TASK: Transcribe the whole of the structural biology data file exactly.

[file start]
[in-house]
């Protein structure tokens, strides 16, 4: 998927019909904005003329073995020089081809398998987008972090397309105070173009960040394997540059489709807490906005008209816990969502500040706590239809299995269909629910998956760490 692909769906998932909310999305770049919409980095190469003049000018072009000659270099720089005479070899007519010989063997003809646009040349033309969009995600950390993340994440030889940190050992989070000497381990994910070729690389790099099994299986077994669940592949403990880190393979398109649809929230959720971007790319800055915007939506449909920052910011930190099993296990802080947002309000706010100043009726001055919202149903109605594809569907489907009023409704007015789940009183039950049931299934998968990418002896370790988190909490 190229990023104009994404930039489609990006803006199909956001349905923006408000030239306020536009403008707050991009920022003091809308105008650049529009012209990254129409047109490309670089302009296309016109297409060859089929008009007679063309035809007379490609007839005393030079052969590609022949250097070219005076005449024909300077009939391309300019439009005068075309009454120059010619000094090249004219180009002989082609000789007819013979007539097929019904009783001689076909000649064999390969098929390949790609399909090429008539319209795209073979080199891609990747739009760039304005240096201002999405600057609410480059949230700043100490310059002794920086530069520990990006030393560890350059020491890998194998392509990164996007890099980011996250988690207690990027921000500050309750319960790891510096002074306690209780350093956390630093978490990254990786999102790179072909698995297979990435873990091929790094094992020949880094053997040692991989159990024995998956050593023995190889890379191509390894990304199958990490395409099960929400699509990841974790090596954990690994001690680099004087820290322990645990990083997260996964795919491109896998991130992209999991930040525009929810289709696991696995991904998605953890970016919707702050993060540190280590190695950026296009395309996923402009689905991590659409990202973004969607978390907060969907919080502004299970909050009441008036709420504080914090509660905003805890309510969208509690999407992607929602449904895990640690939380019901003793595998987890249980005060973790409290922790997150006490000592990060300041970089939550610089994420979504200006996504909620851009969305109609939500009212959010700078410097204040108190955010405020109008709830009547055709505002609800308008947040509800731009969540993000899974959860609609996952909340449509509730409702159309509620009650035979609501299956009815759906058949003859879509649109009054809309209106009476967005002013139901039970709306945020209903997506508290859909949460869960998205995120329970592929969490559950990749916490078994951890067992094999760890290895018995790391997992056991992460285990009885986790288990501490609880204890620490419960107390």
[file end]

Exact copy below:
[in-house]
């Protein structure tokens, strides 16, 4: 998927019909904005003329073995020089081809398998987008972090397309105070173009960040394997540059489709807490906005008209816990969502500040706590239809299995269909629910998956760490 692909769906998932909310999305770049919409980095190469003049000018072009000659270099720089005479070899007519010989063997003809646009040349033309969009995600950390993340994440030889940190050992989070000497381990994910070729690389790099099994299986077994669940592949403990880190393979398109649809929230959720971007790319800055915007939506449909920052910011930190099993296990802080947002309000706010100043009726001055919202149903109605594809569907489907009023409704007015789940009183039950049931299934998968990418002896370790988190909490 190229990023104009994404930039489609990006803006199909956001349905923006408000030239306020536009403008707050991009920022003091809308105008650049529009012209990254129409047109490309670089302009296309016109297409060859089929008009007679063309035809007379490609007839005393030079052969590609022949250097070219005076005449024909300077009939391309300019439009005068075309009454120059010619000094090249004219180009002989082609000789007819013979007539097929019904009783001689076909000649064999390969098929390949790609399909090429008539319209795209073979080199891609990747739009760039304005240096201002999405600057609410480059949230700043100490310059002794920086530069520990990006030393560890350059020491890998194998392509990164996007890099980011996250988690207690990027921000500050309750319960790891510096002074306690209780350093956390630093978490990254990786999102790179072909698995297979990435873990091929790094094992020949880094053997040692991989159990024995998956050593023995190889890379191509390894990304199958990490395409099960929400699509990841974790090596954990690994001690680099004087820290322990645990990083997260996964795919491109896998991130992209999991930040525009929810289709696991696995991904998605953890970016919707702050993060540190280590190695950026296009395309996923402009689905991590659409990202973004969607978390907060969907919080502004299970909050009441008036709420504080914090509660905003805890309510969208509690999407992607929602449904895990640690939380019901003793595998987890249980005060973790409290922790997150006490000592990060300041970089939550610089994420979504200006996504909620851009969305109609939500009212959010700078410097204040108190955010405020109008709830009547055709505002609800308008947040509800731009969540993000899974959860609609996952909340449509509730409702159309509620009650035979609501299956009815759906058949003859879509649109009054809309209106009476967005002013139901039970709306945020209903997506508290859909949460869960998205995120329970592929969490559950990749916490078994951890067992094999760890290895018995790391997992056991992460285990009885986790288990501490609880204890620490419960107390």